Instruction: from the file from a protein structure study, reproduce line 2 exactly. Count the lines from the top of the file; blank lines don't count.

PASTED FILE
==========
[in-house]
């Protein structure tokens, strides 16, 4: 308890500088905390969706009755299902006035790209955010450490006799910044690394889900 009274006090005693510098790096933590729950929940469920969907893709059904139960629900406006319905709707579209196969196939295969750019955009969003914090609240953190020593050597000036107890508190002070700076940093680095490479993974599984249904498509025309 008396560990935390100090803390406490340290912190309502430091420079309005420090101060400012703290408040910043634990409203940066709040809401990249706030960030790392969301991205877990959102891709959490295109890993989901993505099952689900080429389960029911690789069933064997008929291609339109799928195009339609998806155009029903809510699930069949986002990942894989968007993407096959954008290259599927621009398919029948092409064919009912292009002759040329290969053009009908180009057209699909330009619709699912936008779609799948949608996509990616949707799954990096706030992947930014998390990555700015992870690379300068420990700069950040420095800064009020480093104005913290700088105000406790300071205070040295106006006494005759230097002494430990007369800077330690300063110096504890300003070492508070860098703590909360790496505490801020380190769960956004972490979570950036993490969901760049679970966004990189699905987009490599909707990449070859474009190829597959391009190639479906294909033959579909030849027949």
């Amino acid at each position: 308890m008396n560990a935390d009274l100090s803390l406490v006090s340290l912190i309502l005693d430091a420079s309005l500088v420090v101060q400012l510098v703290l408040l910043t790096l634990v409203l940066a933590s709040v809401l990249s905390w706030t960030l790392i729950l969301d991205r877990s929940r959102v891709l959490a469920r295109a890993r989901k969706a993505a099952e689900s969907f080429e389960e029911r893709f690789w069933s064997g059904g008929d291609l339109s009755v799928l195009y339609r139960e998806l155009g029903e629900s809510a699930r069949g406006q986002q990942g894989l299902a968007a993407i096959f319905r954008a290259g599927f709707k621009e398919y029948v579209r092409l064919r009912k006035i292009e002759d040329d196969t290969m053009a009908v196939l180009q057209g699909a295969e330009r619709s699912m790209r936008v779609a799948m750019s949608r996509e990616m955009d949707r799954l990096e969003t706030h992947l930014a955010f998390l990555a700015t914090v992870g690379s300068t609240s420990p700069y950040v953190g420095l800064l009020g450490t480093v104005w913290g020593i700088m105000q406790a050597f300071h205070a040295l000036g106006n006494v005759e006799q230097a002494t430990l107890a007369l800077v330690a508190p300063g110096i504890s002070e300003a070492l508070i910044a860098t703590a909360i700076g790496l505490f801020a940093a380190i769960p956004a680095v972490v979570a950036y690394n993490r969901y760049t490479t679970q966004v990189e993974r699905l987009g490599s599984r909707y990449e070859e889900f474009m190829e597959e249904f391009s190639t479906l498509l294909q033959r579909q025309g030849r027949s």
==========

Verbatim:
């Protein structure tokens, strides 16, 4: 308890500088905390969706009755299902006035790209955010450490006799910044690394889900 009274006090005693510098790096933590729950929940469920969907893709059904139960629900406006319905709707579209196969196939295969750019955009969003914090609240953190020593050597000036107890508190002070700076940093680095490479993974599984249904498509025309 008396560990935390100090803390406490340290912190309502430091420079309005420090101060400012703290408040910043634990409203940066709040809401990249706030960030790392969301991205877990959102891709959490295109890993989901993505099952689900080429389960029911690789069933064997008929291609339109799928195009339609998806155009029903809510699930069949986002990942894989968007993407096959954008290259599927621009398919029948092409064919009912292009002759040329290969053009009908180009057209699909330009619709699912936008779609799948949608996509990616949707799954990096706030992947930014998390990555700015992870690379300068420990700069950040420095800064009020480093104005913290700088105000406790300071205070040295106006006494005759230097002494430990007369800077330690300063110096504890300003070492508070860098703590909360790496505490801020380190769960956004972490979570950036993490969901760049679970966004990189699905987009490599909707990449070859474009190829597959391009190639479906294909033959579909030849027949």